Typical Bosnia and Herzegovina
Many Bosnians wear papuce at home. These are slippers that look a bit like from an Aladdin film and are reminiscent of the fairy tales from the Arabian Nights. This oriental style comes from the fact that the slippers were brought to Bosnia and Herzegovina by the Ottomans during the occupation of the area.
Really traditional papuce are still made and embroidered by hand. Each shoe is unique, i.e. a one-off. They have a leather sole and are often covered with plush on the outside. Some are decorated with pearls. It is also an old Bosnian tradition that the mother-in-law gives the bride such shoes after the wedding, with which she is then supposed to enter the husband’s new house for the first time.
Coffee is a popular drink in many Balkan countries. The hot beverage is also popular and very typical in Bosnia and Herzegovina. However, Bosnian coffee is not just any coffee, it is made traditionally. The beans are ground by hand. That is pretty exhausting, because with the seven kilo mortar called Dibek you need a whole hour to grind 100 grams of coffee.
But for good Bosnian mocha you would definitely not use an electronic mortar, because this grinding process causes the beans to get hot during grinding and lose their aroma. So the traditional coffee is even stronger and more aromatic.
People also like to drink particularly good coffee from beautiful porcelain dishes, which can be bought in many shops in cities like Sarajevo. It is best to invite acquaintances, friends or family to have a coffee and enjoy the local specialty together.
Different ethnicities – different festivals
There are very different holidays in the Serbian Orthodox, Catholic and Islamic religions. Because the different population groups each have their own religion, there are correspondingly many holidays. The Nova Godina festival is the New Year and is actually celebrated by everyone, even if according to the Julian calendar of the Serbian Orthodox Church it does not take place until January 13th. Labor Day, Prvi maj, is also celebrated by everyone and takes place on May 1st and 2nd across Bosnia and Herzegovina.
But in addition to these national holidays, which apply to all Bosnians, there are also national holidays within the republics, which unfortunately underline the differences between the ethnic groups. The Serbs, for example, have their own controversial national holiday. The Serbs do not celebrate Independence Day (Dan nezavisnosti) on March 1st. He commemorates the conclusion of the referendum on independence on February 29/1. March 1992. At that time the Serbs were against leaving Yugoslavia.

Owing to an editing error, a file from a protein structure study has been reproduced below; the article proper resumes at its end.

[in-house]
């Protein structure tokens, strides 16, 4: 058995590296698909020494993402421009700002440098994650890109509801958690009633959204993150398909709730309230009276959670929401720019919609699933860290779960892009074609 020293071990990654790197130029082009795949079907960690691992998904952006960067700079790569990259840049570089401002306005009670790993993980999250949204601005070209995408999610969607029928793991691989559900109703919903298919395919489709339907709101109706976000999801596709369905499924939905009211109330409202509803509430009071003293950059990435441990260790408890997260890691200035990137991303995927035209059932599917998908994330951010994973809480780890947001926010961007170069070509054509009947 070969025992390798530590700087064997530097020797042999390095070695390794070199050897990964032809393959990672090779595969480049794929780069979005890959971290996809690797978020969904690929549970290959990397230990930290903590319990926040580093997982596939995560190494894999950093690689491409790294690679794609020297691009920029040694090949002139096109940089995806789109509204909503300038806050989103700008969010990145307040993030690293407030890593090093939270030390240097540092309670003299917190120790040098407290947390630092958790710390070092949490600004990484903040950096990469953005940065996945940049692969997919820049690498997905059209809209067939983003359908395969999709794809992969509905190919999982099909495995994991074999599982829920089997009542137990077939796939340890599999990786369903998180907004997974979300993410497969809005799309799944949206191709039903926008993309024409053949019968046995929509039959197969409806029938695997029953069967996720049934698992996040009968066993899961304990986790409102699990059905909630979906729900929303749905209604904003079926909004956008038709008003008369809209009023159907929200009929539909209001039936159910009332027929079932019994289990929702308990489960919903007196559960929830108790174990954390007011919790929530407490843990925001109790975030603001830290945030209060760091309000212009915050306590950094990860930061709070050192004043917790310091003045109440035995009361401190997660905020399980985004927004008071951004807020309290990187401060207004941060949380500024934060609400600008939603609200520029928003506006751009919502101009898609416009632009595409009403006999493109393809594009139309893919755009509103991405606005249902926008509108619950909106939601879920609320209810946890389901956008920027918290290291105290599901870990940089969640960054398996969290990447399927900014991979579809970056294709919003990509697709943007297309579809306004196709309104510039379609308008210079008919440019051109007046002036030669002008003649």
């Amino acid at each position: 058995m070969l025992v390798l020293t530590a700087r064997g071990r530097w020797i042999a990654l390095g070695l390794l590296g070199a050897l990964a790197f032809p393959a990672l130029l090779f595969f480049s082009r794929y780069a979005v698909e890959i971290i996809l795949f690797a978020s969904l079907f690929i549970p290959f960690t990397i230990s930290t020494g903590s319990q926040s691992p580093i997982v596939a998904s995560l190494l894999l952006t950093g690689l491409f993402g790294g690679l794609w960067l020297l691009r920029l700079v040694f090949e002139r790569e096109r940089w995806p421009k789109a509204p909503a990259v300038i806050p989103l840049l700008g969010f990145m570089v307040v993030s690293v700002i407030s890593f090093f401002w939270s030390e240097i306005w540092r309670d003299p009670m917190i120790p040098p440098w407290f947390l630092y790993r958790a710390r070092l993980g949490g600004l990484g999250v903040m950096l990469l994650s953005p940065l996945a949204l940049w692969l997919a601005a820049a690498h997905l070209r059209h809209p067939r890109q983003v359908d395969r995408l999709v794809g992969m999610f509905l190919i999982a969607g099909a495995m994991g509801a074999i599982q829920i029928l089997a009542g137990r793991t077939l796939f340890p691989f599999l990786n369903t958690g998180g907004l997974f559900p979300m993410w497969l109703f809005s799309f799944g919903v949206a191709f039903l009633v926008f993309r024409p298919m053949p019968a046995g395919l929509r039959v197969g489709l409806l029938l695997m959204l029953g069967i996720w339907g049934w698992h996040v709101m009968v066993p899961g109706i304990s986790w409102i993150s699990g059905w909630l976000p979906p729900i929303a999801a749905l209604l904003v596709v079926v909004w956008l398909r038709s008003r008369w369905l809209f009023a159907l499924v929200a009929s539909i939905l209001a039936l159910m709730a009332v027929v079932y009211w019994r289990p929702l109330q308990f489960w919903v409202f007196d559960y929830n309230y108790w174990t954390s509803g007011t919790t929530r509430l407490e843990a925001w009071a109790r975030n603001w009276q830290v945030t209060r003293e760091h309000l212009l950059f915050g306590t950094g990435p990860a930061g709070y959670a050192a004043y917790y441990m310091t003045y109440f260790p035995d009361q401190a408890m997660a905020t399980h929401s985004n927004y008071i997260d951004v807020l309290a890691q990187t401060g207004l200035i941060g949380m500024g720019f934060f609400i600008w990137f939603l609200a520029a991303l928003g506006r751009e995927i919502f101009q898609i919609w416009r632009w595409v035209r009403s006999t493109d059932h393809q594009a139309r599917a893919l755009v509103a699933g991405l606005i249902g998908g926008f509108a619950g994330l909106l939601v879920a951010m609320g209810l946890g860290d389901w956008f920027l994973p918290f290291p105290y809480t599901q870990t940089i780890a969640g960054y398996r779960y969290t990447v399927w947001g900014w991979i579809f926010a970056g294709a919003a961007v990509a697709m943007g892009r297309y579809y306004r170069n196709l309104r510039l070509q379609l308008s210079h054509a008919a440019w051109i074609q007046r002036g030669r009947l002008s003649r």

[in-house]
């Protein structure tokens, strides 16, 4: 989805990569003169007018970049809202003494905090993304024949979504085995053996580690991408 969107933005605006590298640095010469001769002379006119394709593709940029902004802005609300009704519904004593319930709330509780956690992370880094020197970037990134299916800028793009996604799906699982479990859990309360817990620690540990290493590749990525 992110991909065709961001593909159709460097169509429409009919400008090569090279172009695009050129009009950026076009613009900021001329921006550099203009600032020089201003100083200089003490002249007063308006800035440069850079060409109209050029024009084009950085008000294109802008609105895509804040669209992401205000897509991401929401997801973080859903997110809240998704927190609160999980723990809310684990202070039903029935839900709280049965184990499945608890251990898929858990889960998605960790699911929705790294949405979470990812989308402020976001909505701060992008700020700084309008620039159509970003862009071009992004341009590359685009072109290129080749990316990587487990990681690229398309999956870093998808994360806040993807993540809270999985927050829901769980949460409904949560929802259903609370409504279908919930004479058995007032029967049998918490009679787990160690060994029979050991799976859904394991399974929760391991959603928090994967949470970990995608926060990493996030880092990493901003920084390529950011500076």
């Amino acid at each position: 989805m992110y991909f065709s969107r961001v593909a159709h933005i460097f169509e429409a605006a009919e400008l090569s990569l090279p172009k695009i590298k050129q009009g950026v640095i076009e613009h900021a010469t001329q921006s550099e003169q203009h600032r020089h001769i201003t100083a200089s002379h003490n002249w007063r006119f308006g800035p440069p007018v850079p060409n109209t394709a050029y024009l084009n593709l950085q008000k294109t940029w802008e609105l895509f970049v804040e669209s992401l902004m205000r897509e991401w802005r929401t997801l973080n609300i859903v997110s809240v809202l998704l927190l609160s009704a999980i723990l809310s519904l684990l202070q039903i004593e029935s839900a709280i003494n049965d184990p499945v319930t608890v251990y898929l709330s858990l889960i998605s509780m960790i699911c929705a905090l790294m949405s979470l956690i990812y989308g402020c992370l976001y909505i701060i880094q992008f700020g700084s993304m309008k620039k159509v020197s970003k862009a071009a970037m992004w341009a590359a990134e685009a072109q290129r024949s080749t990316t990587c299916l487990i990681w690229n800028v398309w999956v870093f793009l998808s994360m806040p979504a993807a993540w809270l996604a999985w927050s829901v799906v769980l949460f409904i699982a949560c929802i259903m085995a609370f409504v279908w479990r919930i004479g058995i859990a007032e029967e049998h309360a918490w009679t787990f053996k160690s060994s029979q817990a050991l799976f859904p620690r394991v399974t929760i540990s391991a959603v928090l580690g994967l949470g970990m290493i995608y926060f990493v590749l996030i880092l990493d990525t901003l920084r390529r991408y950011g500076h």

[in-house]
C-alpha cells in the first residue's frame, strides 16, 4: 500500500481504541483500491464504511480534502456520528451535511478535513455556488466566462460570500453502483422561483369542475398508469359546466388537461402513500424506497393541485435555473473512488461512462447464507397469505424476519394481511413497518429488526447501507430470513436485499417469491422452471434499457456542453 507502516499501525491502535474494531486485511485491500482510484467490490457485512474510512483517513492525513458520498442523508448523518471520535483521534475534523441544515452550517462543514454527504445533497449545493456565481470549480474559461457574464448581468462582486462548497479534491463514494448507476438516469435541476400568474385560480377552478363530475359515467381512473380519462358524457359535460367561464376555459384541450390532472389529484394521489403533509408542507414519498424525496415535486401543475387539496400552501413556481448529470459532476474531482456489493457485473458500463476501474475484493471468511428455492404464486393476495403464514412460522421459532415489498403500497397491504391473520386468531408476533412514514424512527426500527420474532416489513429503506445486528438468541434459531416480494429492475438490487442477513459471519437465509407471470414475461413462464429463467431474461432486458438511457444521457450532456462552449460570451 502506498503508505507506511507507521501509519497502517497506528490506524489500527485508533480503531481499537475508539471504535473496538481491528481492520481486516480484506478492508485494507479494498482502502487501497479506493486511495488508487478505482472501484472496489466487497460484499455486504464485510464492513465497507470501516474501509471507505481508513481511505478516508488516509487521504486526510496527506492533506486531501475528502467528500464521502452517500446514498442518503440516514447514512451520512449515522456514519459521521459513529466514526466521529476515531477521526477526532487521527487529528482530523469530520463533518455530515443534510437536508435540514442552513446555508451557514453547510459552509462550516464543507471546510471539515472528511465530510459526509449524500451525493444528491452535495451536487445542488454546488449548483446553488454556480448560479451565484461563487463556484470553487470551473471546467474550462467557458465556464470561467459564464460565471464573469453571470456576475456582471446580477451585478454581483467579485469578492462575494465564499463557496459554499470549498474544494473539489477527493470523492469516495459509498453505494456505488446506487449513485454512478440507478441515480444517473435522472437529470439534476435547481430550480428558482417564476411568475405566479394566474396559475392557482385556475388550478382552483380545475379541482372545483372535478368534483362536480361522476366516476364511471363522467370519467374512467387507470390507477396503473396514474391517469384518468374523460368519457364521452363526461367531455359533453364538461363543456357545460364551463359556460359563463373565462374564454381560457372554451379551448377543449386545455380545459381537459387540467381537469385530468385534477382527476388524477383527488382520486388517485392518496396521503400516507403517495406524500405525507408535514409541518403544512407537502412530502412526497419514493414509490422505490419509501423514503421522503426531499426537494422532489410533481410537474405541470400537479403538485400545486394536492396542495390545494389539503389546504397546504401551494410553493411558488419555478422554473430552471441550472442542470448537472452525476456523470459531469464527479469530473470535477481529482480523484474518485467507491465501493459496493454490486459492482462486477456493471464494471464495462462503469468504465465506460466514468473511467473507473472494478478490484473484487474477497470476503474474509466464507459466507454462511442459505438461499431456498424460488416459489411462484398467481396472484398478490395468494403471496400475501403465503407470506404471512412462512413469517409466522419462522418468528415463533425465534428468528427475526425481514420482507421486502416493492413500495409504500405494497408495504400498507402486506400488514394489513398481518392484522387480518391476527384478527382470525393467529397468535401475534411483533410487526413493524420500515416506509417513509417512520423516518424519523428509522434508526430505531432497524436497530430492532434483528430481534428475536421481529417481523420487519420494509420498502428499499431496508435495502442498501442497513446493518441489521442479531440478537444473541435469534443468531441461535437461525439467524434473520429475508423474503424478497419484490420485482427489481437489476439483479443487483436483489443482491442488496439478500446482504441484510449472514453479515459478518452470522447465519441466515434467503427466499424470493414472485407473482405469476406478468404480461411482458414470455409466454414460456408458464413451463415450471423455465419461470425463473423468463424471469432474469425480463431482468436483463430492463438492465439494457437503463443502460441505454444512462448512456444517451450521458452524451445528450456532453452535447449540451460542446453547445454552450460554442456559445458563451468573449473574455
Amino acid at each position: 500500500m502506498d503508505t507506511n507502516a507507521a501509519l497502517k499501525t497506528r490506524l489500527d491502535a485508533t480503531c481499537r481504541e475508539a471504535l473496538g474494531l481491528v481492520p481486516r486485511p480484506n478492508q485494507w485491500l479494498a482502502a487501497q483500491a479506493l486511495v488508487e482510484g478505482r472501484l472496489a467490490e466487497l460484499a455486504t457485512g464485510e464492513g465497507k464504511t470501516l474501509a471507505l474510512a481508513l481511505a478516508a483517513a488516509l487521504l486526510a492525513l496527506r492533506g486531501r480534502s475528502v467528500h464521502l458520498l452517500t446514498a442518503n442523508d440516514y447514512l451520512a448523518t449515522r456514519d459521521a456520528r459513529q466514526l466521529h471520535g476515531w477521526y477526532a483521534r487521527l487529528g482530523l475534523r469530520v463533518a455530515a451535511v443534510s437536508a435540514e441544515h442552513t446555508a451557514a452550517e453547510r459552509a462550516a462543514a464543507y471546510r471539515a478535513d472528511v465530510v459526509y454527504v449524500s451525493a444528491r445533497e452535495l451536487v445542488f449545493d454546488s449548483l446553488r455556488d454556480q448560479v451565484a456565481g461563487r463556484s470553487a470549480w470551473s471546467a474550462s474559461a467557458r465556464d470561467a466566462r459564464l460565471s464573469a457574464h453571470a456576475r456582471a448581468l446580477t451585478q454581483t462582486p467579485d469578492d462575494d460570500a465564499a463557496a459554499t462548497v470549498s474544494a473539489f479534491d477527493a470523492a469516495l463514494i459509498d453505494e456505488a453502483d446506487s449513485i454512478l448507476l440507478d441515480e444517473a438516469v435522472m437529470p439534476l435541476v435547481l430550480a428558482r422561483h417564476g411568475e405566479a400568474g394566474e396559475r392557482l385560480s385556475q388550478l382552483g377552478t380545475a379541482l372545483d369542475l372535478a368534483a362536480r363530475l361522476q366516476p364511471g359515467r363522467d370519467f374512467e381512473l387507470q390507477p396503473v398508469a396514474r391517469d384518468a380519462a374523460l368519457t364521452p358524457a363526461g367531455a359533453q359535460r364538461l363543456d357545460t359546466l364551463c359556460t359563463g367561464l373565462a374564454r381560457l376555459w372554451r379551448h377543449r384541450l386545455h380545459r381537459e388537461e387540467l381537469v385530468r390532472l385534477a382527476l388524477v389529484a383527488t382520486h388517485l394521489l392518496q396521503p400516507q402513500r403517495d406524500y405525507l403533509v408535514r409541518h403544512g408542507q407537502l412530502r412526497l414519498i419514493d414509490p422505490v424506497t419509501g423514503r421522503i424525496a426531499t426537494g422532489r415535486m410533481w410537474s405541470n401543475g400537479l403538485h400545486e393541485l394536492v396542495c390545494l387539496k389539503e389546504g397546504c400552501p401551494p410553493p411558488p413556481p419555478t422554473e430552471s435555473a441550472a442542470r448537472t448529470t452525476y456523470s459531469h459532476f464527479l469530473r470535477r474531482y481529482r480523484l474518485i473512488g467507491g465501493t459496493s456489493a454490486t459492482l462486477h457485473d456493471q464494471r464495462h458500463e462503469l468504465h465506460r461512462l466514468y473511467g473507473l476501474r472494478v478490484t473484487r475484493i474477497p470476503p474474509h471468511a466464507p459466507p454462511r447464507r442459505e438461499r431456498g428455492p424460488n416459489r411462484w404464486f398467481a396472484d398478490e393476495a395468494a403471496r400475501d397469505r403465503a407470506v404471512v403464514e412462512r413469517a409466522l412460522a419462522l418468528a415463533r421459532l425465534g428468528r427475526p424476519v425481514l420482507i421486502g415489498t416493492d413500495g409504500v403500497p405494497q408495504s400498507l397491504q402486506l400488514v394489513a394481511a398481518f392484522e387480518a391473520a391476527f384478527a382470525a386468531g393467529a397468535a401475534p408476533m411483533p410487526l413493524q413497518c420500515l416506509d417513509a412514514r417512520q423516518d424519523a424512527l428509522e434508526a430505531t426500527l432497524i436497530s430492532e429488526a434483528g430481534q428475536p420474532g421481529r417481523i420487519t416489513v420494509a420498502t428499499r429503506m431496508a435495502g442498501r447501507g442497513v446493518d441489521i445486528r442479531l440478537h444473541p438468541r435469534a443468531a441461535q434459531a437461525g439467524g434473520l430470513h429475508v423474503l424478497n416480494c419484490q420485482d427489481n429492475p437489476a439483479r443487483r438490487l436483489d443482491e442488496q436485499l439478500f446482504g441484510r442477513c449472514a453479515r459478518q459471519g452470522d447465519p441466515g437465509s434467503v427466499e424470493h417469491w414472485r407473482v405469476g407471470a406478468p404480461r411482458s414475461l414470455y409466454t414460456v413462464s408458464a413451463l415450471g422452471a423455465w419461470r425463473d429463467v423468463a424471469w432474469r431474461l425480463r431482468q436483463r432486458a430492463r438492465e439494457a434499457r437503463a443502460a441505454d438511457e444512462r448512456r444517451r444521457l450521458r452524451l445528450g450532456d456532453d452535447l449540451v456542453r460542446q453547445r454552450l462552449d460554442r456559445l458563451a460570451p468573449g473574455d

Traditional dance in Bosnia and Herzegovina
A popular round dance, the Kolo, was danced in Yugoslavia. It is very popular among Croatians, Serbs and Bosniaks. At Kolo, at least three people dance together, holding onto their hands, hips or shoulders. There are different ways to dance the kolo. Sometimes you use your hips more, sometimes your legs.
There are still mines
The war in Bosnia and Herzegovina has been over for a long time, but it has left its mark to this day. During the war, land mines were used and hidden in many parts of the country. But because these places were often not recorded on maps and heavy rains washed the mines in many places, nobody really knows where they are and thus also not how to remove them all.
Children who play outside in nature are particularly at risk from this danger. Most of the mines are located along the former frontline and in remote areas with forests or meadows. About 500 people have been killed and 1200 injured by these mines since the war. Today not too many such accidents happen, around 20 a year. Nevertheless, one should be aware of the danger.
In 1984 the Winter Olympics took place in Bosnia and Herzegovina. Souvenirs for the games are still available today, while many of the former stadiums have been destroyed. The former Olympiapists of Bjelasnica and Jahorina are still visited and used today.
In addition, people in Bosnia and Herzegovina love to play football. In 2014 the national team qualified for the World Cup. But not everyone in Bosnia and Herzegovina cheered on this team during the games, because the Bosnian Serbs preferred to applaud the Serbian team from the neighboring country. This is evidence of the unfortunately persistent disagreement in the country. Of course, it’s not just the country’s national team who like to play the popular ball game, you can also see many children playing enthusiastically on the streets.
The major conflict between the ethnic groups of Bosniaks, Serbs and Croats in Bosnia and Herzegovina often dwarfs the problems of minorities.
For example, members of the Roma live in the country who are exposed to disadvantages and discrimination in the country. Roma children often have no access to education and are often marginalized by their classmates in school.